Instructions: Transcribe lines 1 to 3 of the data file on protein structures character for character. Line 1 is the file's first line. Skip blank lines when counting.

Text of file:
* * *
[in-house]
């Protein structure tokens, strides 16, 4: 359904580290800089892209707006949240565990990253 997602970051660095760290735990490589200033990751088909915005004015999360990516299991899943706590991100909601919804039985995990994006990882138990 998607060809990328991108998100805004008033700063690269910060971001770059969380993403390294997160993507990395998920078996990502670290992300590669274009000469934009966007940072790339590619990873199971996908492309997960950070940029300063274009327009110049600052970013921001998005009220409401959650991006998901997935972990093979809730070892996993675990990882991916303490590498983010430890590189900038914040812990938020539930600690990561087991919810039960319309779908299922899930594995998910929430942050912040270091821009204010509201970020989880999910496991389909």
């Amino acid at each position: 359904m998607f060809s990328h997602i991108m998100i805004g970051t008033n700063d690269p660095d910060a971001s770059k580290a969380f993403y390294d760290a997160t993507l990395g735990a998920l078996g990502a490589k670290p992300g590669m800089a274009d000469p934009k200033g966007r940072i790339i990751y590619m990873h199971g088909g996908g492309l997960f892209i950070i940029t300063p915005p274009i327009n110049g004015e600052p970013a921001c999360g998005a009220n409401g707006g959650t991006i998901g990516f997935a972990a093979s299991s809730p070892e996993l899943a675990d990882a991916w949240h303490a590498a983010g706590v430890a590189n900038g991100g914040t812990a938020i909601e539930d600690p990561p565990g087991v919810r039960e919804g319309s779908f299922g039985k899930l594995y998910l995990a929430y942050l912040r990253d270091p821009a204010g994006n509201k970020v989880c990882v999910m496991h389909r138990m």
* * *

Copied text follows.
[in-house]
């Protein structure tokens, strides 16, 4: 359904580290800089892209707006949240565990990253 997602970051660095760290735990490589200033990751088909915005004015999360990516299991899943706590991100909601919804039985995990994006990882138990 998607060809990328991108998100805004008033700063690269910060971001770059969380993403390294997160993507990395998920078996990502670290992300590669274009000469934009966007940072790339590619990873199971996908492309997960950070940029300063274009327009110049600052970013921001998005009220409401959650991006998901997935972990093979809730070892996993675990990882991916303490590498983010430890590189900038914040812990938020539930600690990561087991919810039960319309779908299922899930594995998910929430942050912040270091821009204010509201970020989880999910496991389909």
């Amino acid at each position: 359904m998607f060809s990328h997602i991108m998100i805004g970051t008033n700063d690269p660095d910060a971001s770059k580290a969380f993403y390294d760290a997160t993507l990395g735990a998920l078996g990502a490589k670290p992300g590669m800089a274009d000469p934009k200033g966007r940072i790339i990751y590619m990873h199971g088909g996908g492309l997960f892209i950070i940029t300063p915005p274009i327009n110049g004015e600052p970013a921001c999360g998005a009220n409401g707006g959650t991006i998901g990516f997935a972990a093979s299991s809730p070892e996993l899943a675990d990882a991916w949240h303490a590498a983010g706590v430890a590189n900038g991100g914040t812990a938020i909601e539930d600690p990561p565990g087991v919810r039960e919804g319309s779908f299922g039985k899930l594995y998910l995990a929430y942050l912040r990253d270091p821009a204010g994006n509201k970020v989880c990882v999910m496991h389909r138990m």